Second hive installed

The nuc box after the frames have been removed to the hive. Note how many workers are already carrying pollen!

The nuc box after the frames have been removed to the hive. Note how many workers are already carrying pollen!

The packaged bees arrived Friday and were installed in Hive #1 (Not Two Bee). On Saturday morning, Andrew came by in his pick-up loaded with nuc boxes and we picked out a likely candidate for Hive #2 (Two Bee).  Andrew had Italian, Carniolan and “other” and I suspect these are Other. They are too dark to be Italian (like Not Two Bee) and too short to be Carniolan.  They were active on Saturday’s sunny afternoon and when I set the nuc box atop the hive and ripped the duct tape off the entrance they poured out into the air in a steady stream.

I waited two days before moving the frames from the nuc to the hive, to give the bees a chance to locate and begin foraging. Monday, at around 10 a.m. it was still and sunny. I opened the box (3″ screws – they weren’t going to get loose during transit!), opened the hive and lowered the frames full of bees into their new home. I added a styrene hive-top feeder with about 2 gallons of light sugar syrup and closed them up. I left the nuc on top of the hive for stragglers, and to extend the mapping process.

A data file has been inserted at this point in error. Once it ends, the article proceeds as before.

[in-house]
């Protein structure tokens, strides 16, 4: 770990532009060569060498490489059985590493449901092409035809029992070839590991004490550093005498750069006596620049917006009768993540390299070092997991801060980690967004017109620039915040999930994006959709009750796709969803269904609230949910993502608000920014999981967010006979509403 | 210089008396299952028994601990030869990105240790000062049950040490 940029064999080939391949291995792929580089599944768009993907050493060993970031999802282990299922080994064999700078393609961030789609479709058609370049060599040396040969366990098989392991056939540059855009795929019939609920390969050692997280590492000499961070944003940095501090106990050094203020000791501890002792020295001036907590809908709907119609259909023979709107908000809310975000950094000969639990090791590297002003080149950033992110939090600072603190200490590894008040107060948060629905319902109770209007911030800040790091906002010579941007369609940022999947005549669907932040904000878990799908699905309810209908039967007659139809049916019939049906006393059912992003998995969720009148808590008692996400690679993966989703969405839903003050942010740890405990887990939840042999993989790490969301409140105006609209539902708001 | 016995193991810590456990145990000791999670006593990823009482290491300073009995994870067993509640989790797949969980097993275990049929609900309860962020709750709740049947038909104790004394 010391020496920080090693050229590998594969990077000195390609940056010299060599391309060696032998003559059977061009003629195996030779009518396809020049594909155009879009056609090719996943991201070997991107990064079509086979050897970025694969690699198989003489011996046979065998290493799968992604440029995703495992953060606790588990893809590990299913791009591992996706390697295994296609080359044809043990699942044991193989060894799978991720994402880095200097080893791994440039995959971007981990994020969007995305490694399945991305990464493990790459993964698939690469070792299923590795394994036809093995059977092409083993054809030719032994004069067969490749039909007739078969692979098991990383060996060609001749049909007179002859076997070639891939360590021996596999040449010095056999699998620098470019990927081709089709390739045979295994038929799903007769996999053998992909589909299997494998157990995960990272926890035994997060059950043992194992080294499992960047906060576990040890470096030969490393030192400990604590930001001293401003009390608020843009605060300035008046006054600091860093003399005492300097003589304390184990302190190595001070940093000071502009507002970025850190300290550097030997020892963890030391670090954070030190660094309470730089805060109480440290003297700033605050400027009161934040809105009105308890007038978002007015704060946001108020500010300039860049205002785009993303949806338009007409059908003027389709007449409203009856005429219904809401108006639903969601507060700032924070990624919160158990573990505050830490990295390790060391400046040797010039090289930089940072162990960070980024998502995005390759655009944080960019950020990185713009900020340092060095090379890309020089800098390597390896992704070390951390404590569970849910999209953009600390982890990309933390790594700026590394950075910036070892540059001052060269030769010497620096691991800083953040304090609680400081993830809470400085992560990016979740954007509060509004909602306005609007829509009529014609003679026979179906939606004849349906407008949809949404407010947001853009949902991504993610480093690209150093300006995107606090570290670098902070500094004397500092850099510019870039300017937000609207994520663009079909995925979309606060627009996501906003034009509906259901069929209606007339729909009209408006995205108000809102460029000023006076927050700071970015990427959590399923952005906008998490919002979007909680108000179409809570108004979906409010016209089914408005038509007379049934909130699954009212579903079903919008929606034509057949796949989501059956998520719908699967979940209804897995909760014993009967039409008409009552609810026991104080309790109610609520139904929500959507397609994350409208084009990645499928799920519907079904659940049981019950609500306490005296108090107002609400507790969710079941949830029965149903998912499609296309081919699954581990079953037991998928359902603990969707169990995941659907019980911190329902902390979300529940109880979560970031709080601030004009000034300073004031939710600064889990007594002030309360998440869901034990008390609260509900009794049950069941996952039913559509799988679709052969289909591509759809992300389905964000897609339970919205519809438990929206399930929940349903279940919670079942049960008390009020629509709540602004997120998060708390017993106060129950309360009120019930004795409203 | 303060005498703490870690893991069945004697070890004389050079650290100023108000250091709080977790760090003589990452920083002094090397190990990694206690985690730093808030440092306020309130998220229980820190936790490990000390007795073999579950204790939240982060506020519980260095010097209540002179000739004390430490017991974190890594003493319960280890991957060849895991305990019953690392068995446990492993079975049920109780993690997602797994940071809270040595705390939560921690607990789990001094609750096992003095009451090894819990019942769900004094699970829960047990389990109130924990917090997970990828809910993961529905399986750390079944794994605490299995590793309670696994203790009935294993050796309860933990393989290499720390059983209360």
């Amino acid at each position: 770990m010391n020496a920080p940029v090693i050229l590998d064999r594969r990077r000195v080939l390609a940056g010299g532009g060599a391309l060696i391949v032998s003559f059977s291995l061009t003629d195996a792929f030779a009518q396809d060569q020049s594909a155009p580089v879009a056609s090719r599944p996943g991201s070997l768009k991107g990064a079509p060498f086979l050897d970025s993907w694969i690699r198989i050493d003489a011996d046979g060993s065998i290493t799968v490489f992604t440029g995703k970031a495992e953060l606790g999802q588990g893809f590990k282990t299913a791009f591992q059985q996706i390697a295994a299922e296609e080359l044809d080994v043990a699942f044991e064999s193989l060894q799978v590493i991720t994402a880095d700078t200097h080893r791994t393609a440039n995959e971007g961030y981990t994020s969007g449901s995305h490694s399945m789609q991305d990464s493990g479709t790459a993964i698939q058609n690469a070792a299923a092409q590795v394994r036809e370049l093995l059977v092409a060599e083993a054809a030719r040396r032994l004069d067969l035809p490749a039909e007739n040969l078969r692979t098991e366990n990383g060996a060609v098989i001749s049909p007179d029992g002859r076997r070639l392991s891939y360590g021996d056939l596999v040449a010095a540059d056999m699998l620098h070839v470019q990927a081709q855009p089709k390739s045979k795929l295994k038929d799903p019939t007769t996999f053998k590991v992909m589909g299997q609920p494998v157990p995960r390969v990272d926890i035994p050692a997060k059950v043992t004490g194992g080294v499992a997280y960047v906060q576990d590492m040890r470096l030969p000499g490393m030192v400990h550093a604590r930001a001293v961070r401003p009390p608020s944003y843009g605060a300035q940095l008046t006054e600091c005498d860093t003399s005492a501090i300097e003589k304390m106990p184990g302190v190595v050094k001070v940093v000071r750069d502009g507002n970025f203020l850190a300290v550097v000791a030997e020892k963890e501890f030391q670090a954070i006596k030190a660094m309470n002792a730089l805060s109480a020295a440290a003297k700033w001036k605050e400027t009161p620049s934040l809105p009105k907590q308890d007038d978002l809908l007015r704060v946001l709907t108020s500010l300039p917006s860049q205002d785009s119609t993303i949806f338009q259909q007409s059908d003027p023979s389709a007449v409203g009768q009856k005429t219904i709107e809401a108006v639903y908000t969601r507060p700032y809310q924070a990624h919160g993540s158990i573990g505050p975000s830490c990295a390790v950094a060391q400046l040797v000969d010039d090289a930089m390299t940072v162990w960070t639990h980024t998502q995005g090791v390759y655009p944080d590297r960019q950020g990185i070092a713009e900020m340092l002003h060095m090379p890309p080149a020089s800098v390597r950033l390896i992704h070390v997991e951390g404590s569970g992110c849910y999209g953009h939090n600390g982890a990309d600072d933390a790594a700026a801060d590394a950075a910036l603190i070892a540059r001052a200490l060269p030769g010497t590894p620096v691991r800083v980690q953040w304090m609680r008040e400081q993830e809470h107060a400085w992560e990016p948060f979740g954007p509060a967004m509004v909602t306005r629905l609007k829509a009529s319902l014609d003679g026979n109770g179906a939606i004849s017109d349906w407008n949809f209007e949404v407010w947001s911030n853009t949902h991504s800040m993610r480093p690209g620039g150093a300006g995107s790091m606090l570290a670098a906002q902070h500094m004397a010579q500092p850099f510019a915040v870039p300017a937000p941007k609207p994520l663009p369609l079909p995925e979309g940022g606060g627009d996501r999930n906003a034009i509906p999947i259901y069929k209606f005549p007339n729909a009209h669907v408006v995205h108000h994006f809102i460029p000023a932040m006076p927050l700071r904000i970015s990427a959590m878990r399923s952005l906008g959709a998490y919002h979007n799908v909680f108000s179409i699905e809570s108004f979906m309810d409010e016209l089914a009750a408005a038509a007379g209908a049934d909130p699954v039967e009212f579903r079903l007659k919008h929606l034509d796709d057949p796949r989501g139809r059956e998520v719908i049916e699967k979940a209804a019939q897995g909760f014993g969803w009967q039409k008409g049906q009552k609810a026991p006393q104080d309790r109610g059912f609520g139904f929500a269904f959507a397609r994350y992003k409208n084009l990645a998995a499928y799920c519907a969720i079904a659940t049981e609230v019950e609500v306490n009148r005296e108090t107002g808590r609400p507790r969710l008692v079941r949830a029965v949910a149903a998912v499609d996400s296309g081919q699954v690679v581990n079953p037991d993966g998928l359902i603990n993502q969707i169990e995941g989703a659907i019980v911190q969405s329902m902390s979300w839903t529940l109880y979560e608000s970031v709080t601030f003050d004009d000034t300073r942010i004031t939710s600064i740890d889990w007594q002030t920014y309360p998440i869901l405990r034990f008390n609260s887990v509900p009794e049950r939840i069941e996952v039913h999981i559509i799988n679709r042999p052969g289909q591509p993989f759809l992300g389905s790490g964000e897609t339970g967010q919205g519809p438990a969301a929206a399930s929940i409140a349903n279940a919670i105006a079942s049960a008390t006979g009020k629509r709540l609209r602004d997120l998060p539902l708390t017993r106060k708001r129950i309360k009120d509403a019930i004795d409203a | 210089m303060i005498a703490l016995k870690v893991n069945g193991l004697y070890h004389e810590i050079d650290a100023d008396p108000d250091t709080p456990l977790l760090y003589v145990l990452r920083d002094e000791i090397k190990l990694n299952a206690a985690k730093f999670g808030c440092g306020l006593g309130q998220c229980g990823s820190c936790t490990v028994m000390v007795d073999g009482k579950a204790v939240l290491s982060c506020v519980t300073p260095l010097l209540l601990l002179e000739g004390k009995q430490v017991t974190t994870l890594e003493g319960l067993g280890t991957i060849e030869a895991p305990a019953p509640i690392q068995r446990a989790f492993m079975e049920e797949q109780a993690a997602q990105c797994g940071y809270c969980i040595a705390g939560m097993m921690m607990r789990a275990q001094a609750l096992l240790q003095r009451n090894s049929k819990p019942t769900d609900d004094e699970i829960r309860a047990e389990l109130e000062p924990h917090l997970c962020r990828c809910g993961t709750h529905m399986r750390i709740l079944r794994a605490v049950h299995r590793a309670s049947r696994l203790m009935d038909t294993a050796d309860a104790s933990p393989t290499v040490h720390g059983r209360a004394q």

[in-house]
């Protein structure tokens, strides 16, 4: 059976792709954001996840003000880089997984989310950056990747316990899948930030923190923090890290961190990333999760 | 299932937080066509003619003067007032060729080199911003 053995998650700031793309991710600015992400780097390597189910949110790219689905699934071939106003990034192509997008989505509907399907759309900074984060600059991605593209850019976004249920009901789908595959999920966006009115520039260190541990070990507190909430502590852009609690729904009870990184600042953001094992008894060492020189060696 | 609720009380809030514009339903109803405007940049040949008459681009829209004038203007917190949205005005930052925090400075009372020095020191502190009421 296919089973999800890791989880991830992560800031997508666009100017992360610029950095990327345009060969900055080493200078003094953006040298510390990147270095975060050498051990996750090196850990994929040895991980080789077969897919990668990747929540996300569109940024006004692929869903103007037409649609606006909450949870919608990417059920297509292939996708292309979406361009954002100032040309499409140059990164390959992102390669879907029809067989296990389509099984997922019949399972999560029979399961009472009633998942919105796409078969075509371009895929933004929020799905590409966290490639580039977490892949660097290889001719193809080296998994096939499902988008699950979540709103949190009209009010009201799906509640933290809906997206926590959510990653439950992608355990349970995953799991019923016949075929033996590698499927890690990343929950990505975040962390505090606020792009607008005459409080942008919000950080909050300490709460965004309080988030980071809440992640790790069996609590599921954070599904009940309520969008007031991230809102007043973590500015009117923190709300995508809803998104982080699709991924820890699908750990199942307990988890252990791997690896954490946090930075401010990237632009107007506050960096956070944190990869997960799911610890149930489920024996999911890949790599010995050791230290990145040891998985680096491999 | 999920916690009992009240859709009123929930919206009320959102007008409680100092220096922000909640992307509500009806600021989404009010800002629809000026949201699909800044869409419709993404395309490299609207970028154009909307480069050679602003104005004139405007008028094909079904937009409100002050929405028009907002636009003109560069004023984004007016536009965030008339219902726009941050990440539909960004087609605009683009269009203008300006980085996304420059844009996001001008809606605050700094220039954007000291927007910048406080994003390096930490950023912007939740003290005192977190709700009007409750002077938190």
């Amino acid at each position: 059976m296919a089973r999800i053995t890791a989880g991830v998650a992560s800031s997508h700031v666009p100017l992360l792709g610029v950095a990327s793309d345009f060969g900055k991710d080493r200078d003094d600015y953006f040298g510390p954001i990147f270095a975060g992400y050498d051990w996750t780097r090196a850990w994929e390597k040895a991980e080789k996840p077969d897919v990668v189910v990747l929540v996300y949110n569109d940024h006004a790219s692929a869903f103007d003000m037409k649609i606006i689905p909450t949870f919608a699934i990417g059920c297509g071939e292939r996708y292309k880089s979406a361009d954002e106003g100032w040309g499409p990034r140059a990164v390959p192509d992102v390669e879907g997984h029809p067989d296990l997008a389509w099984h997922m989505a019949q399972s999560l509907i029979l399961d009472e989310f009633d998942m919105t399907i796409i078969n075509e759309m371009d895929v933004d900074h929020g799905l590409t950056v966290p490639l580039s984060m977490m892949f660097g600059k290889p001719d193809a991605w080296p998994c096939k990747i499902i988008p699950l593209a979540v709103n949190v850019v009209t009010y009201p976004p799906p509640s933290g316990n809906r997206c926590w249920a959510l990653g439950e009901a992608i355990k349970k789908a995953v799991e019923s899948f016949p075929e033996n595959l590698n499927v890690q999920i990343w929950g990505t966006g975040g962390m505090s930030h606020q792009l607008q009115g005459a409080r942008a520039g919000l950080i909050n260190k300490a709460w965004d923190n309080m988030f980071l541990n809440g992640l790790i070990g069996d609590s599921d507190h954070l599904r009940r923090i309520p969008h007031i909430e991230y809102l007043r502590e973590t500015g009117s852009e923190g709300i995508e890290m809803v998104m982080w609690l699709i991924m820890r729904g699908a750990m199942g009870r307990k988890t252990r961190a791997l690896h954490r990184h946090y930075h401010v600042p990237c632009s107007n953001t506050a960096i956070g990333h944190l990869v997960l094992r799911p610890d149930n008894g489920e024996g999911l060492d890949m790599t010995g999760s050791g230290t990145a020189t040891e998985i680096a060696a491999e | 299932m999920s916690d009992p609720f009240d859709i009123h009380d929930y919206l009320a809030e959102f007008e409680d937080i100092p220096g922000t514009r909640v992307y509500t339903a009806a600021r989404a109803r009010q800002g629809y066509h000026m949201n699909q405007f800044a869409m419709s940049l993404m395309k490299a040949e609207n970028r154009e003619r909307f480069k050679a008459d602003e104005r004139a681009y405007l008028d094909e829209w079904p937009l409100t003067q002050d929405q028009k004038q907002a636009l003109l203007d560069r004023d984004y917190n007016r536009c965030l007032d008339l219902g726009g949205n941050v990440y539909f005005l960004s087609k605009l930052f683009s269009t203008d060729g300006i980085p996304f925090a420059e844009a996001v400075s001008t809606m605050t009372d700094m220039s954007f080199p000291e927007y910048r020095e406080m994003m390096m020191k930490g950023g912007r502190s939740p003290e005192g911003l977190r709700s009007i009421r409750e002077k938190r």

It’s cold tonight, 44 and dropping. When I checked on the hives as the sun was setting (around 8 p.m. this close to midsommer) no one was flying. The upper entrance on each hive was crowded with bees shifting and pawing the raw wood around the entrance. Everything seemed peaceful, all right with the world.

Empty nuc box on top of Hive #2.

Empty nuc box on top of Hive #2.

Iberis (Candytuft) in bloom.

Iberis (Candytuft) in bloom.

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